Every second Thursday, rain or shine, the streets of Capitol Hill are filled with tipsy art lovers checking out galleries and special events for Capitol Hill Art Walk. On our Capitol Hill Art Walk calendar, you'll find a bunch of great options for the November 14 edition. But, below, we've compiled our critics' picks—the new shows you shouldn't miss, like Francisco Macias: Ô flaneur or the group installation Listen. Follow the links for more details and images, and check out our complete visual art calendar for even more events, including the shows still on view from the Pioneer Square Art Walk.
This tattoo parlor/gallery/shop always has fun ideas for group shows. For this exhibition, more than 50 local artists have worked their magic on clock faces.
True Love Art Gallery & Tattoo
Arturo Artorez: La Vida Iluminada
As a security guard at the Seattle Art Museum, Arturo Artorez would often doodle on the employee timecards to pass the long hours. His sketching eventually transformed into miniature works of art in small notebooks, usually in ink, graphite or ballpoint pen. That was over 20 years ago. Now an accomplished artist, both in Seattle and in his hometown of Mexico City, Artorez is known for his depictions of violence, humanity, compassion, and protest.
Steve Gilbert Studio
Claire Brandt: Boundaries
Brandt shows work about the body in this interactive drawing project, in which she traces volunteer models and layers the resulting drawings into an abstract image.
Francisco Macias: Ô flaneur
A flâneur is someone who wanders aimlessly through the city, "detached from and yet keenly in tune with his surroundings," as this artist puts it. Macias's photographs offer impressions into the flâneur experience, picking out moments of human emotion and colorful juxtaposition.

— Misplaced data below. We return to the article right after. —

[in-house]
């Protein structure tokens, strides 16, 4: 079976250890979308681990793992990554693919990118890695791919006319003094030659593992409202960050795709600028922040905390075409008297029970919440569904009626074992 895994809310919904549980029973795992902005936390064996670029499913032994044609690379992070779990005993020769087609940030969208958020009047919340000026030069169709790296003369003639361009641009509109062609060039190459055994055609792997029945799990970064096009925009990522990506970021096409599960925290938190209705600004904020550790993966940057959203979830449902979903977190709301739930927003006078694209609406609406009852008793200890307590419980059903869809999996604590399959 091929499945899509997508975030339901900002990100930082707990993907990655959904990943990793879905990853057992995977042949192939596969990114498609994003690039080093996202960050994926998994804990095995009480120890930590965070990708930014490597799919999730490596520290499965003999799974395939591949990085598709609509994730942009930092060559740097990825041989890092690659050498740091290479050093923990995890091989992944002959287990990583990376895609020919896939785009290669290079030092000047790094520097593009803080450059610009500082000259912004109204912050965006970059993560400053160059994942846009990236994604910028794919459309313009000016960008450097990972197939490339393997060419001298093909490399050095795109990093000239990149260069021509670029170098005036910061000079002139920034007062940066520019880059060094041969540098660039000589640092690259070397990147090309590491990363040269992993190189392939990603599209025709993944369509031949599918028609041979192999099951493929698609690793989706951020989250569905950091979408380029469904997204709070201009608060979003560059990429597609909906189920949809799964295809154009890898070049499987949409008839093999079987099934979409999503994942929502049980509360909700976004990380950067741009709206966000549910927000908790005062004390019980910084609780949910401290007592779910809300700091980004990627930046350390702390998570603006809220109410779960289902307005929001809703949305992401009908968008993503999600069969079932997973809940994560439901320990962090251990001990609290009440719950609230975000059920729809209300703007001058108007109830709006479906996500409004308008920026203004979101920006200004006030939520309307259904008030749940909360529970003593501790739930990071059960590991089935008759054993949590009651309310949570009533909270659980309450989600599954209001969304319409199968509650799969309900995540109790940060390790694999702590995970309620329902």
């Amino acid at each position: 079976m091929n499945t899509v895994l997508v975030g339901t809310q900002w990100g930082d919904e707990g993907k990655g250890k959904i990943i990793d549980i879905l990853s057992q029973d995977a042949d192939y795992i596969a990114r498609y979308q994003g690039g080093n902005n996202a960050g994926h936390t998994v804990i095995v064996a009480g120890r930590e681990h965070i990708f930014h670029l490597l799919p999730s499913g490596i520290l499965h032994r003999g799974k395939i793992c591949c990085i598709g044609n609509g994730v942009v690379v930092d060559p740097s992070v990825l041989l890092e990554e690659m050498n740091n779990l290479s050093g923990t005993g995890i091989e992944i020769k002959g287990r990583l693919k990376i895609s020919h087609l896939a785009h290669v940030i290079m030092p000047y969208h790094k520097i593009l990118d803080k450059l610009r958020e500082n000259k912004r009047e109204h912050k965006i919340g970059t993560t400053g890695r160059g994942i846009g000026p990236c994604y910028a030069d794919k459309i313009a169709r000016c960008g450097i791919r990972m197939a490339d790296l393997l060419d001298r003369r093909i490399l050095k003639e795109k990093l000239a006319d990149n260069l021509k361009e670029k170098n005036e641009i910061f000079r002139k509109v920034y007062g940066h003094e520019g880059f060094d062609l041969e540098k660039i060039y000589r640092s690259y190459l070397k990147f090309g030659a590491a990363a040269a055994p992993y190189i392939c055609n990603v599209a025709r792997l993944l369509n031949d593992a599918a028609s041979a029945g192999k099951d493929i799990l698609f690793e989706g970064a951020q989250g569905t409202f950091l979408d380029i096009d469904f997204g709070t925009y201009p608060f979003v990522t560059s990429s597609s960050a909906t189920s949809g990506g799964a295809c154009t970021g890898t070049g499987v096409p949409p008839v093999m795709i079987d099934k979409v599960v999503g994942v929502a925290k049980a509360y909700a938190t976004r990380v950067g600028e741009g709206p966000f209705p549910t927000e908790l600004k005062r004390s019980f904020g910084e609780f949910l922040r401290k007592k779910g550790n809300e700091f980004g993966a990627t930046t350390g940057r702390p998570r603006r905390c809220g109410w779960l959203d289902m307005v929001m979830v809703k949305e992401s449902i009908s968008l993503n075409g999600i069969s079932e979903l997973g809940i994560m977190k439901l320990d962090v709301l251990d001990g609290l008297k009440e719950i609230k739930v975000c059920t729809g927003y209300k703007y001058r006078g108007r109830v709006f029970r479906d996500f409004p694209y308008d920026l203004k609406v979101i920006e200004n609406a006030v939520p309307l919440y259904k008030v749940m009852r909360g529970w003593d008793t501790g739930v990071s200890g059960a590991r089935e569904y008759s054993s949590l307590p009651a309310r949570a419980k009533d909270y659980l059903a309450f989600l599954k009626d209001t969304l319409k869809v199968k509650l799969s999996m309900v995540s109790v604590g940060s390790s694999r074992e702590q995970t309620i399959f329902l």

Goldsuit Open Studio
Stranger contributor Katie Kurtz has written: "The pop-art lushness of Genevieve St. Charles [aka Goldsuit] combines the sweaty ooziness of MAD magazine comic strips and the shellacked glossiness of 1950s-era fast-food advertising. Her to-scale La Croix cans with flavors like 'Homeless Bitcoin Millionaire' or 'Women Laughing Alone with Salad' is cultural commentary at its best: throwaway lines on a throwaway can of negligibly flavored bubbly water." Get a glimpse into the artist's studio at this Art Walk event as Riley Kennedy-Keys plays music.
John Brophy: Sages and Sirens
Perfectionist portraitist Brophy first plans his painting in a 3D rendering program, then uses this image as a model for an oil-on-panel piece, sometimes using paints he's made himself. He is, in fact, going for that uncanny-valley look, so don't be surprised if you feel an uneasy prickle at the back of your neck as you look on his depictions of Freddie Mercury, Abe Lincoln, and others.
Roq la Rue
Julia Y Zodiac Calendar Series
Julia Y's zodiac-inspired painting series incorporates images of playful mammals, majestic reptiles, and mysterious birds. Gaze upon the 12 originals and pick up some calendars, postcards, and prints.
In this show curated by Monica Tie, artists Natasha Marin, Yoona Lee, Rohena Alam Khan, and Carolyn Hitt create work based on "stories unheard," emphasizing personal experiences that go ignored or unvalidated.
Nate Gowdy: American Superhero
Nate Gowdy, a Stranger contributor and a master at capturing telling glimpses of spontaneous human expressions, turns to studio portraiture in this exhibition about non-traditional American superheroes. Among those featured: drag queens Gaysha Starr and Aleksa Manila, Congresswoman Pramila Jayapal, Washington State Supreme Court Justice Mary Yu, and former Houston mayor Annise Parker. Gowdy's exhibition is inspired by the "Sikh Captain America," the performance artist Vishavjit Singh.
The Power of Emotions
This exhibition takes 20 different emotions as prompts and traces their development over the 20th century through photography.
Discover the evocative, stylized nature and landscape photographer of this PNW artist.
Scream for Queer Art!
This pop-up gallery will return to showcase an array of art and hand-crafted wares by queer artists and makers from the Seattle area.
This scientist-by-day converts her passion for sustainability into art by using natural materials—flowers and plants—to create utterly charming collages.
The Lounge by AT&T